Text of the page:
The Missing Link in the Gun Debate

Greta Zarro -

Members of the Patch High School drill team compete in the team exhibition portion of the Junior Reserve Officer Training Corps drill meet at Heidelberg High School April 25. (Photo: Kristen Marquez, Herald Post/flickr/cc)America is up in arms about guns. If last month’s “March for Our Lives,” which attracted over one million marchers nationwide, is any indication, we’ve got a serious problem with gun violence, and people are fired up about it.  

But what’s not being talked about in the mainstream media, or even by the organizers and participants in the March for Our Lives movement, is the link between the culture of gun violence and the culture of war, or militarism, in this nation. Nik Cruz, the now infamous Parkland, FL shooter, was taught how to shoot a lethal weapon in the very school that he later targeted in the heart-breaking Valentine’s Day Massacre. Yes, that’s right; our children are trained as shooters in their school cafeterias, as part of the U.S. military’s Junior Reserve Officers’ Training Corps (JROTC) marksmanship program.  

Nearly 2,000 U.S. high schools have such JROTC marksmanship programs, which are taxpayer-funded and rubber-stamped by Congress. Cafeterias are transformed into firing ranges, where children, as young as 13 years old, learn how to kill. The day that Nik Cruz opened fire on his classmates, he proudly wore a t-shirt emblazoned with the letters “JROTC.” JROTC's motto? "Motivating Young People to Be Better Citizens." By training them to wield a gun?  

Perhaps what’s key above all, however, is that JROTC, and U.S. militarism as a whole, is embedded in our sociocultural framework as Americans, so much so that to question it is to cast doubt on one’s patriotic allegiance to this nation.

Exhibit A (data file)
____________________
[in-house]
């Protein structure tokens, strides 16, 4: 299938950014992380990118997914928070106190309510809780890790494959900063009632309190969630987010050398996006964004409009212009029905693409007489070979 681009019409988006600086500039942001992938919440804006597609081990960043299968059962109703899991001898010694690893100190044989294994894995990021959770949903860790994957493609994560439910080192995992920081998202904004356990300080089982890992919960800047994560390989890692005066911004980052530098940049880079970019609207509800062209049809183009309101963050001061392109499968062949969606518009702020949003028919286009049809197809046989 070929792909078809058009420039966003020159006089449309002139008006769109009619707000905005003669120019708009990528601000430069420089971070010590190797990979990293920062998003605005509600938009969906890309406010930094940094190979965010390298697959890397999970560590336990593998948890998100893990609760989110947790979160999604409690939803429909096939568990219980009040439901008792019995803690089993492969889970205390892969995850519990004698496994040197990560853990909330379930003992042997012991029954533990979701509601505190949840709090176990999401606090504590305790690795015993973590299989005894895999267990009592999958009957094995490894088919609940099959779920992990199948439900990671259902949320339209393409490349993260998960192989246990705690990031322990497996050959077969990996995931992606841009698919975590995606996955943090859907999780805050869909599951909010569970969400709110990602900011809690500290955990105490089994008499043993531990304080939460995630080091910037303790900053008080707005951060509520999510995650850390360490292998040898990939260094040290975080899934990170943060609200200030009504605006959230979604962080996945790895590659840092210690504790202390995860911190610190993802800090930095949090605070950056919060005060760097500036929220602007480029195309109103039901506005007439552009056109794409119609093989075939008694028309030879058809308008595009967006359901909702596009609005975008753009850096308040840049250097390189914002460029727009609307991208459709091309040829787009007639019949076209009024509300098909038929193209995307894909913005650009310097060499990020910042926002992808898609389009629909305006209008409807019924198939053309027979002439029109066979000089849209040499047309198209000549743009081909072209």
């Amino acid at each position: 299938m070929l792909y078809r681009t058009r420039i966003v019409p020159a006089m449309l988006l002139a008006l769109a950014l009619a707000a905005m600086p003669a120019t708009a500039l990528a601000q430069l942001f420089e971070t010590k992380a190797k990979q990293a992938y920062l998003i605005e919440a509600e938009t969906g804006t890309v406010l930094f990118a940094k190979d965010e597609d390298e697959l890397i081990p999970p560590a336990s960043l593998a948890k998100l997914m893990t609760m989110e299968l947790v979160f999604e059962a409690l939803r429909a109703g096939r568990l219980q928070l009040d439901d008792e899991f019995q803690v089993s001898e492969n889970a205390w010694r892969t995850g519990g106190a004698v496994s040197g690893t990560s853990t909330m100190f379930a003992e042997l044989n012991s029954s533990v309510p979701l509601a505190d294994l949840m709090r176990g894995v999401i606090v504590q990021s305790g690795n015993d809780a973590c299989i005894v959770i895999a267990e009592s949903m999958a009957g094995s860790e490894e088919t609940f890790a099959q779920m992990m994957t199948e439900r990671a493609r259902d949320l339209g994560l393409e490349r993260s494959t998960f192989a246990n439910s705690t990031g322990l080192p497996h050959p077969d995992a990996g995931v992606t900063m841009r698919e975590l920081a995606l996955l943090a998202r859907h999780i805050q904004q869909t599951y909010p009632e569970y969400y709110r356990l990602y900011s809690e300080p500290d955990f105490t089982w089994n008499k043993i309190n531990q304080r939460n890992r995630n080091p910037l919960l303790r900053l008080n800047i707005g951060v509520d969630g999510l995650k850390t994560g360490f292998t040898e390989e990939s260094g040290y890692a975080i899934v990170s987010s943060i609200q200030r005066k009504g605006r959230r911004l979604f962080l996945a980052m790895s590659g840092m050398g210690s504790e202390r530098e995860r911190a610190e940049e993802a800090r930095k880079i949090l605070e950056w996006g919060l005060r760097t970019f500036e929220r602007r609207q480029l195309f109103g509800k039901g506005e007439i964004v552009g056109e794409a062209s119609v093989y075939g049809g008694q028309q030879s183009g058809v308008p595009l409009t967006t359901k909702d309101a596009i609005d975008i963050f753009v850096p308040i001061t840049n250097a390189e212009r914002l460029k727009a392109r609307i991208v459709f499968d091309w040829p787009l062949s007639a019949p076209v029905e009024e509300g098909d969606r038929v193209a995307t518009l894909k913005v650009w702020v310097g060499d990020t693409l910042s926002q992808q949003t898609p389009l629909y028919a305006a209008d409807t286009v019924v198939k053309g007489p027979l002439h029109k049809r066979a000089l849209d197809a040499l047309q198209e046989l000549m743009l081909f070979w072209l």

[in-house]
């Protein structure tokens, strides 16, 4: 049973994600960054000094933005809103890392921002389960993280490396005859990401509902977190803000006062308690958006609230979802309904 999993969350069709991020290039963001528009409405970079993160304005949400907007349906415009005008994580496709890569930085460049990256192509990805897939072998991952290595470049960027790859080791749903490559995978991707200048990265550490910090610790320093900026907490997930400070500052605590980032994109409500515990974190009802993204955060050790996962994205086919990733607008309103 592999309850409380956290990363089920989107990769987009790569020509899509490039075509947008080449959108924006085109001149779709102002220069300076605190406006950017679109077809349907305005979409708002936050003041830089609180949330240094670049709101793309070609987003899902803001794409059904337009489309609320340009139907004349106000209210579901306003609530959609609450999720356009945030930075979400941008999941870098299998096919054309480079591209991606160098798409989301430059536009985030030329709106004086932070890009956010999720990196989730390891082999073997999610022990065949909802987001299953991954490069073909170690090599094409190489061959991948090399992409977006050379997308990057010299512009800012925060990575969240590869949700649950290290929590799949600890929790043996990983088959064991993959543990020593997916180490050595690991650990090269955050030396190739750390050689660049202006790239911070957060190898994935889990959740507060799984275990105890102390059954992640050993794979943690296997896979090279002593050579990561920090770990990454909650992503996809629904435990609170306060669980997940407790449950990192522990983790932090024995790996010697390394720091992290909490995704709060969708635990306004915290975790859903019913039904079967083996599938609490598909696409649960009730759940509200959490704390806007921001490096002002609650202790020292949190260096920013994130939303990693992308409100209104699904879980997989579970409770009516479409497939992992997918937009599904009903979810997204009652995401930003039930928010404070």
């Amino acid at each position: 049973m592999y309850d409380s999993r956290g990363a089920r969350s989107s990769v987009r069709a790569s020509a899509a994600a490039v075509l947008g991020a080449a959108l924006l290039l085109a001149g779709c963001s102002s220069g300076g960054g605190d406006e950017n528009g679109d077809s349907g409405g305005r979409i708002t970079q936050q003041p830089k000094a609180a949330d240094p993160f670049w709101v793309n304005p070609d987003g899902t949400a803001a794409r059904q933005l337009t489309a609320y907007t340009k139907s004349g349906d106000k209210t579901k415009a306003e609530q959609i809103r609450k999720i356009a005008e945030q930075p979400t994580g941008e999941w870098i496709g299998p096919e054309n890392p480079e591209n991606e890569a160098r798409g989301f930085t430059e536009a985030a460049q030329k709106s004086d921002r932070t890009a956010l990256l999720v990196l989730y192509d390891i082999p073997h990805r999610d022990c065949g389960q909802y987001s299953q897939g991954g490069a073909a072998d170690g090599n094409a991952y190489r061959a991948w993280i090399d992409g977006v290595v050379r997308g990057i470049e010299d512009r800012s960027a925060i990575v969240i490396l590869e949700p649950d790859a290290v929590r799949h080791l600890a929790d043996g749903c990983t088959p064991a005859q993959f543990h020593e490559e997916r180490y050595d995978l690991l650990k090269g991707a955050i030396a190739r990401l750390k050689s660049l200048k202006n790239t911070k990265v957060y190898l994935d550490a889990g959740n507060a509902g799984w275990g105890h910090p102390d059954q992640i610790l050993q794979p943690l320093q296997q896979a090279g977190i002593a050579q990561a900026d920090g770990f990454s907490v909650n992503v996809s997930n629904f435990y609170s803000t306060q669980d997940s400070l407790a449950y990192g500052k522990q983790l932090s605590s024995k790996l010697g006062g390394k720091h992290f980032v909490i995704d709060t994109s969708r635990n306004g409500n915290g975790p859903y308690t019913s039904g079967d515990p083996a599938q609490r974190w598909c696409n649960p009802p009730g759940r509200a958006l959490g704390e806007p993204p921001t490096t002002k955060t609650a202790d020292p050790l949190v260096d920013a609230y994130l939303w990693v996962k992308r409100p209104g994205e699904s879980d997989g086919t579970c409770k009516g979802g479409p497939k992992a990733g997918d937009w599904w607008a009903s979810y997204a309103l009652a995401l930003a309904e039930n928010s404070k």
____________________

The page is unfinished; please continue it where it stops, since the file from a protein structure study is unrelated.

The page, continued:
Featured

From "Gung-ho" to "Woke"

Isidro Ortiz |  Draft NOtices | October - December 2017

Editor’s Note: For this article, Isidro Ortiz interviewed Juan Perez, a Marine veteran majoring in sociology at San Diego State University. Juan will be graduating in May 2018 and plans to pursue a career in social justice activism.

Anti-militarism is often associated with the Baby Boomer generation. Thus, as the generation begins to pass, it might appear that anti-militarism does not have a future. Missed in such an observation is the emergence of a new crop of activists in generations X and Y. Juan Perez is one of those new activists.

Juan describes himself as “woke.” According to the Oxford English Dictionary, “woke” is defined as being “alert to injustice in society, especially racism.” When Juan describes himself as “woke” he is light years away from where he was at the time he enlisted in the Marine Corps during his senior year in high school. Juan grew up as an undocumented immigrant in one of the poorest communities, City Heights, in San Diego. In this community he attended some of the city’s lowest-performing schools. By his own admission Juan was not socially or politically conscious at that time. Indeed, he gave little thought to societal conditions and was “gung-ho” about joining the Marines.

How did Juan become woke? The roots of Juan’s woke lie in an incident during his tour of duty in Helmut Province in Afghanistan. While on patrol Juan’s unit spotted what appeared to be an Improvised Explosive Device (IED). In keeping with protocol, the unit communicated to headquarters, which in turn informed the specialized team charged with IED disposal. Within a short time, Juan’s unit was instructed to verify that the suspicious item was indeed an IED. Verification would require a physical inspection of the item.

Featured